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Throughout the Ages
A Visual Document Resource

Essay About the Erie Canal

De Witt Clinton and the Erie Canal
by F. Daniel Larkin, SUNY Oneonta

Image. Erie Canal. Rope Makers Arms Engraving.
Engraving printed to celebrate the opening of the Erie Canal. This engraving was printed to celebrate the opening of the Erie Canal. It was printed by a group of rope makers. You can imagine that rope would be an important item on the Canal: boats would be pulled with it, tied up at docks with it, and cargo would be secured with it. The rope makers had good reason to be happy about the opening of the Canal. Look at the special detail: the rope makers' banner says,"Although we go backwards, still we advance."

It is difficult to name the originator of the idea of a canal between the Hudson River and Lake Erie. The list of early canal advocates includes George Washington, Elkanah Watson, Philip Schuyler, George Clinton, Jesse Hawley, Thomas Eddy, Joshua Forman, Stephen Van Rensselaer, De Witt Clinton, and Governor Morris.

Some historians feel that Morris deserves the honor, since he apparently advanced the prospect of a canal as early as 1777. In any case, many individuals thought it a good idea. Of these, De Witt Clinton alone is preeminently linked with the Erie Canal.

During his long and distinguished career, Clinton served the people of his state in a variety of offices, including U.S. senator, mayor of New York City, and governor. But it is his driving presence on the Canal Commission that so strongly associates his name with successful completion of the Erie Canal.

In 1808, two Federalist members of the New York Assembly, Joshua Forman of Syracuse and Benjamin Wright of Rome, introduced a resolution to survey a canal route between the Hudson River and Lake Erie. The legislature named James Geddes, an engineer, to conduct a survey, and he reported favorably on the possibility of a canal.

Two years later, the legislature, influenced by Clinton, a Democratic-Republican, authorized a second route survey, to be overseen by a seven-member commission. In addition to Clinton, members included Morris, Van Rensselaer, Eddy, Simeon De Witt, William North, and Peter B. Porter. The following year, Robert R. Livingston and Robert Fulton, builders of the first successful steamboat, joined the commission.

In 1811, Geddes and Wright made additional surveys. Although interest in a canal was increasing, the onset of the War of 1812 interrupted the activity. During the war, problems in moving military supplies from New York City to Lake Ontario and Lake Erie further emphasized the need for improved transportation.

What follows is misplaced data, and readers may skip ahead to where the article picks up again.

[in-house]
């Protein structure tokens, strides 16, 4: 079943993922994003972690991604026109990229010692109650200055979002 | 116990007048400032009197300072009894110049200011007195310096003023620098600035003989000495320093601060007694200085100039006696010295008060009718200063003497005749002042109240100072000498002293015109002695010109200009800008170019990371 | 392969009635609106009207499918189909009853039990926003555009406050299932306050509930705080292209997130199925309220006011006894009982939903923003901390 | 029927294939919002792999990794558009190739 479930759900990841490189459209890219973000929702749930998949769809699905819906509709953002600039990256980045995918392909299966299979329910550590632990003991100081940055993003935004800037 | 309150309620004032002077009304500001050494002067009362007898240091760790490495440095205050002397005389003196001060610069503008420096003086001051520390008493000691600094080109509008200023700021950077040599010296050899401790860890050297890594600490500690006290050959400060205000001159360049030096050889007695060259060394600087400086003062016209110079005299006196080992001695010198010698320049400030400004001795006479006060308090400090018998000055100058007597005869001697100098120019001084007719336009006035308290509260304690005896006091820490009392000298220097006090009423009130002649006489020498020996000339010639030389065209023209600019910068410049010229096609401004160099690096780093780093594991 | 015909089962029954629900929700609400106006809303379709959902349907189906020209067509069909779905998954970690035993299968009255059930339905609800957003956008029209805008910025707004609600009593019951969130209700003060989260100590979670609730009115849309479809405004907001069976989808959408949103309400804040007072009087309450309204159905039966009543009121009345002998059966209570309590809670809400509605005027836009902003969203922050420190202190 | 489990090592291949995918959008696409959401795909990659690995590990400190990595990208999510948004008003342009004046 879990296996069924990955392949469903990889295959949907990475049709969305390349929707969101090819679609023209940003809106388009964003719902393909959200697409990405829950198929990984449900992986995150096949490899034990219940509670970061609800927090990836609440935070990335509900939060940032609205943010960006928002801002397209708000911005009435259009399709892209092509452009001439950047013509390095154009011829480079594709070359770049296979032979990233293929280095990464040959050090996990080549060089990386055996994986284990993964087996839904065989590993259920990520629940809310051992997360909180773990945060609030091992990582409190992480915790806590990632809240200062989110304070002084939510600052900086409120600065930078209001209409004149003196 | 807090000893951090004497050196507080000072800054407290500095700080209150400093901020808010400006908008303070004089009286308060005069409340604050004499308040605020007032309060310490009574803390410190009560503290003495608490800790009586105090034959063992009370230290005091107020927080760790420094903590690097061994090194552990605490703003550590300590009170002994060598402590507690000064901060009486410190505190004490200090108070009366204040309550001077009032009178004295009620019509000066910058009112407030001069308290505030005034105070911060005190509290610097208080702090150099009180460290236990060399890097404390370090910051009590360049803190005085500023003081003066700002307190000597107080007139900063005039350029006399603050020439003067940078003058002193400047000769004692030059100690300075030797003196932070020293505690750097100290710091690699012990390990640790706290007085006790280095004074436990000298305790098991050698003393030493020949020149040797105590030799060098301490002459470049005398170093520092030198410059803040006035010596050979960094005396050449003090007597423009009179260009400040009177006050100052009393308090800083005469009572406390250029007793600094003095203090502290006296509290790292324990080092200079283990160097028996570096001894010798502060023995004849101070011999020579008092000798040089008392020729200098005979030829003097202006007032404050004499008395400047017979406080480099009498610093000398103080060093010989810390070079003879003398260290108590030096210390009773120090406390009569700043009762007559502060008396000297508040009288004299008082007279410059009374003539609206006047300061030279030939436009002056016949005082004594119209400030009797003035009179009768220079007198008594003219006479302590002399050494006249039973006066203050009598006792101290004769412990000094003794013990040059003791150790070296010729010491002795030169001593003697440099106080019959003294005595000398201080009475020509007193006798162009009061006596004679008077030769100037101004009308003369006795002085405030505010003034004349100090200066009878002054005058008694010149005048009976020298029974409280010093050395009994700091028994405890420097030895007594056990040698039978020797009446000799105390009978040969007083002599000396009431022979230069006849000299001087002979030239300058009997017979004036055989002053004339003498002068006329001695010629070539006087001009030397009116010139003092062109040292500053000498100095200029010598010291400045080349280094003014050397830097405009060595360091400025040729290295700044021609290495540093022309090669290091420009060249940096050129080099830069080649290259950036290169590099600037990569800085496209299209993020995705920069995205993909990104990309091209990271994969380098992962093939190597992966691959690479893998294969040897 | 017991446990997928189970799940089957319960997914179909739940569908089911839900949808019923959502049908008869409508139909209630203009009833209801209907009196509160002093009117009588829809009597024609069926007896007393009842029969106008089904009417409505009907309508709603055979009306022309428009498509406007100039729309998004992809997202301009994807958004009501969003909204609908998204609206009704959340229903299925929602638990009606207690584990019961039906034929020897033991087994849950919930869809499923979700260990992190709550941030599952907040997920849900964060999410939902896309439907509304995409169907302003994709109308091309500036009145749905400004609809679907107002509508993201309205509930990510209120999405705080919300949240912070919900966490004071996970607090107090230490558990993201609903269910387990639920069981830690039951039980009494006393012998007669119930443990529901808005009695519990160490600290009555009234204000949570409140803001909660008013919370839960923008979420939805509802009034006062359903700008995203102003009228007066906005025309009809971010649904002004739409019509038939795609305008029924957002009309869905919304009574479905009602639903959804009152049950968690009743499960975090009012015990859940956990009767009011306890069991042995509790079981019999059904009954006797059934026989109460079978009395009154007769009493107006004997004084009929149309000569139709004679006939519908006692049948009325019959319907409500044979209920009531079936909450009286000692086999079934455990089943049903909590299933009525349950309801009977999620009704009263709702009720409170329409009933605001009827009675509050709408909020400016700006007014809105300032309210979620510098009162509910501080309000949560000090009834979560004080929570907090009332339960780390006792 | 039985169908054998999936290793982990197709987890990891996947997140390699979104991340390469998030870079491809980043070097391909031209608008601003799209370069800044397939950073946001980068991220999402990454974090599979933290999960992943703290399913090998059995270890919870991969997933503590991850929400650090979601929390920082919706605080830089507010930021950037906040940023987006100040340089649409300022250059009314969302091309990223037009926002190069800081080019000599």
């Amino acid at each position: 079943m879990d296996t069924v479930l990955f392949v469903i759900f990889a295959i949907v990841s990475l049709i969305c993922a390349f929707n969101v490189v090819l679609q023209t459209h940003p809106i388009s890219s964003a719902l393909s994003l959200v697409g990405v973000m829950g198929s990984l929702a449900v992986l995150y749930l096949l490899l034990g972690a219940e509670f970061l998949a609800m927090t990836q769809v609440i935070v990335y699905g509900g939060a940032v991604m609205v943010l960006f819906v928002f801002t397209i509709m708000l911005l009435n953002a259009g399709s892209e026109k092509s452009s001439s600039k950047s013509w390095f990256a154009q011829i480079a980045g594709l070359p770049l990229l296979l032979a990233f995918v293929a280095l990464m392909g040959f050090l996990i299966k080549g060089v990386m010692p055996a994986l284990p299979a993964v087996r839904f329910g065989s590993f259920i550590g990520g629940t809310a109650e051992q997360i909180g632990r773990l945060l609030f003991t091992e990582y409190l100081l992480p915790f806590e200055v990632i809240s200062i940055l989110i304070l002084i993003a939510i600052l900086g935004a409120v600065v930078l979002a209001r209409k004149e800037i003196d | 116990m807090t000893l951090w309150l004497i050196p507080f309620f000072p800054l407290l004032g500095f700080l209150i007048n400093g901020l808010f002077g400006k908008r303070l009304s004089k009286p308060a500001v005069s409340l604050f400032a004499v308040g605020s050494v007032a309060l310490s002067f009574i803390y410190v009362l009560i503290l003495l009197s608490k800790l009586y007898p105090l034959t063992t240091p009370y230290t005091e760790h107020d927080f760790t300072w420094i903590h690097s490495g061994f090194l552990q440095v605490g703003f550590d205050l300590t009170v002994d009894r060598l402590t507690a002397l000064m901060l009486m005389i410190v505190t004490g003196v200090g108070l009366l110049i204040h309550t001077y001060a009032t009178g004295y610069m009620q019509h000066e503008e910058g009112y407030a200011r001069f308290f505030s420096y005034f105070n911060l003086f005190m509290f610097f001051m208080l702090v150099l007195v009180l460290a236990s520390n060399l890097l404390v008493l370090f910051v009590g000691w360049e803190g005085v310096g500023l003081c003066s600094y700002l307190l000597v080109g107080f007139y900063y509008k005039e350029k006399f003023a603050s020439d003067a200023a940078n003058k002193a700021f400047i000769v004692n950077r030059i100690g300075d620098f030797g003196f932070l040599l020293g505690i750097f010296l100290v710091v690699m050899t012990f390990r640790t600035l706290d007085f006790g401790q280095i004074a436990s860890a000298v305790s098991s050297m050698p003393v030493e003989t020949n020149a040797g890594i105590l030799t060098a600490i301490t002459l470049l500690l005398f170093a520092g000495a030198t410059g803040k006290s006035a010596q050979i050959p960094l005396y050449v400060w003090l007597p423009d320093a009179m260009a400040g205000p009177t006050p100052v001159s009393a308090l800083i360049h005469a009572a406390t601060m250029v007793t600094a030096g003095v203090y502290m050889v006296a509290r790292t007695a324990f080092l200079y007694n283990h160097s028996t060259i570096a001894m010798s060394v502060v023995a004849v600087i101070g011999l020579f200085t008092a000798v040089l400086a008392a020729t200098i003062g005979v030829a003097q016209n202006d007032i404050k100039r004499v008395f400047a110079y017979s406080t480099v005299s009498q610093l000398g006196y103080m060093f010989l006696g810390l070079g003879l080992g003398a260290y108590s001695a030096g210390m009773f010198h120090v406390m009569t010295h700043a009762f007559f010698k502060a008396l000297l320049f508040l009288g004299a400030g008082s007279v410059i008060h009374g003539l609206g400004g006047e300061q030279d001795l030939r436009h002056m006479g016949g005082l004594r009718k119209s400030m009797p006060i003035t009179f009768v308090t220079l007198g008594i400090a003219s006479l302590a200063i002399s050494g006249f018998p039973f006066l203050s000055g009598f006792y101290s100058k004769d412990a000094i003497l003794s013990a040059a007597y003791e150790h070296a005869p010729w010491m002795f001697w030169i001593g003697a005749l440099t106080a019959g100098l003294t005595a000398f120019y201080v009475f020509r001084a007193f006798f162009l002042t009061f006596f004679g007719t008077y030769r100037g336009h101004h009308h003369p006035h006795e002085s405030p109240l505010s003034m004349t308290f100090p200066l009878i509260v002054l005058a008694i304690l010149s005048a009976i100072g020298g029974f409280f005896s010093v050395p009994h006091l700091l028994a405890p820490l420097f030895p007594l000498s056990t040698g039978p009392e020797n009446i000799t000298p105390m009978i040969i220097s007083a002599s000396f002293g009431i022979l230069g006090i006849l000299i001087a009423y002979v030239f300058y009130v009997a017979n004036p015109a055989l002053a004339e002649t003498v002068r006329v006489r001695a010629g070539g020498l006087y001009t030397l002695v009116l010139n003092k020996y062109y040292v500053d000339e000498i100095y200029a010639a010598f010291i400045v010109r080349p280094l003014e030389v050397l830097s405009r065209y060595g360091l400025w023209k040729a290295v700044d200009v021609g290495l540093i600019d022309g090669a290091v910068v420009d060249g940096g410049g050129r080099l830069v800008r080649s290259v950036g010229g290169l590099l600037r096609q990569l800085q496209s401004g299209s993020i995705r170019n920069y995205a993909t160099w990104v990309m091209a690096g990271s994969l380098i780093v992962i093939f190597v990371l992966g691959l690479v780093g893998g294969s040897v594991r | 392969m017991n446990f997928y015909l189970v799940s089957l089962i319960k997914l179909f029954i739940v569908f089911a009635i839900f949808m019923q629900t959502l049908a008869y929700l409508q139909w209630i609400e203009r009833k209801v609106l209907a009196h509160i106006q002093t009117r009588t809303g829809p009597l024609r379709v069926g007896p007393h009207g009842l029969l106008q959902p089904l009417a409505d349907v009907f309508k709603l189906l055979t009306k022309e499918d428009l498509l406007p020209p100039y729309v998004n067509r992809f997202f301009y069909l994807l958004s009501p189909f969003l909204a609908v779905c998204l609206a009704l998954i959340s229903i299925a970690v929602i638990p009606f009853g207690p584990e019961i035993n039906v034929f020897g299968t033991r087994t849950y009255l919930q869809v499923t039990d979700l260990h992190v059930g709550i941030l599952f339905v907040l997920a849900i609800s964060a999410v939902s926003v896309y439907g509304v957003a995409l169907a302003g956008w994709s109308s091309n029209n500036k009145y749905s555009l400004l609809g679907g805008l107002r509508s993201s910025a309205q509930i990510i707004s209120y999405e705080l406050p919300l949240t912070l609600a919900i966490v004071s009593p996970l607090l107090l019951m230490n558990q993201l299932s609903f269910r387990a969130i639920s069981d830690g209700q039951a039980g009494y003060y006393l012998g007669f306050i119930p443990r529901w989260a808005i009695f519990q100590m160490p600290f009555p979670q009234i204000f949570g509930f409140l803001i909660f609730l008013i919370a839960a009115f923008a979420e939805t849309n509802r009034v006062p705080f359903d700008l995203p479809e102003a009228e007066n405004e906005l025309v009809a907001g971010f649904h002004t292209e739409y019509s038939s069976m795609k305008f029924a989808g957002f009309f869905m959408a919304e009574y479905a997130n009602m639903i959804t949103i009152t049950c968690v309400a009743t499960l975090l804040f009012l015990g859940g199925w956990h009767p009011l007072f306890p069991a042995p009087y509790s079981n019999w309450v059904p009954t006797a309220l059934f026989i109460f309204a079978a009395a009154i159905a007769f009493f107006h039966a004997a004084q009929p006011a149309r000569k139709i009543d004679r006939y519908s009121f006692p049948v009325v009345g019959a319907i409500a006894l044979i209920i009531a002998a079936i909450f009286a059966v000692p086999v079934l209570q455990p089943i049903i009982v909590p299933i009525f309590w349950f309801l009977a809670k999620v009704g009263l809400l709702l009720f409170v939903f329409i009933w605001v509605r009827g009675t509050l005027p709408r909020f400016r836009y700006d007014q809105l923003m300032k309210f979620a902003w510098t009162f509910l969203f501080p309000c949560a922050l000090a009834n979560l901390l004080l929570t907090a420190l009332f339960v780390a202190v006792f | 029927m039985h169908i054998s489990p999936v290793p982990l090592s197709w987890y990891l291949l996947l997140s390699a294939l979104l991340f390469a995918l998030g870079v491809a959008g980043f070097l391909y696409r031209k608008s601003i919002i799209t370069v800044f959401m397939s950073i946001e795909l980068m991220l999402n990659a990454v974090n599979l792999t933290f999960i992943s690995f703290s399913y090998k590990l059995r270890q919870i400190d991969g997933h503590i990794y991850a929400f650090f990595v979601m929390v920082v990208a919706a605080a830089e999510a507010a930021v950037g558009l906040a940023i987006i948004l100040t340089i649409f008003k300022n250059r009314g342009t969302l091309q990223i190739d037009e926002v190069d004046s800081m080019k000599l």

In April 1816, more than a year after the war ended, the state legislature passed an act naming a board of five commissioners and authorizing them to build a canal between the Hudson River and Lake Erie. It also authorized a second canal, connecting the Hudson and Lake Champlain.

The following April, the legislature approved construction of the two canals and named Wright chief engineer of the Erie. Geddes was appointed chief engineer for the Champlain Canal.

In 1817, Daniel D. Tompkins was elected vice president of the United States and resigned as governor of New York. Clinton was then elected to serve in his place. As governor, Clinton continued his crusade to complete the Erie Canal.

By the time he left office at the end of 1822, construction of the canal was moving ahead steadily. Clinton's reappointment to the Canal Commission following his two terms as governor ensured that the canal's chief supporter would continue his close association with the project. Re-elected governor in 1824, Clinton was accorded the place of honor at the grand opening of the Erie Canal.

In October 1825, Clinton was aboard the Seneca Chief as it entered the Erie Canal at Buffalo, leading a flotilla in celebration of the canal's completion. Ninety minutes later, the citizens of New York City learned of the event from a relay of cannon fire along the banks of the canal.

As the boats proceeded eastward along the canal, speeches were delivered at towns and cities along the way. In Albany, at tables set up on a long bridge across the canal basin, 600 diners toasted the accomplishment.

On November 4, the fleet of canal boats, towed down the Hudson by steamboats, reached New York City. The boats assembled off Sandy Hook, where Clinton poured a keg of Lake Erie water into the Atlantic Ocean to symbolize the "wedding of the waters."

A magnificent ball was held on November 7 to complete the festivities. The center of attention in the ballroom was a scale model of a packet (passenger) boat made of maple sugar, floating in a large vat of Lake Erie water. Presiding over the gala, Clinton proudly celebrated the culmination of a project for which he had fought long and arduously.

De Witt Clinton was elected to his fourth term as governor in 1826. Less than two years later, in February 1828, he died in office.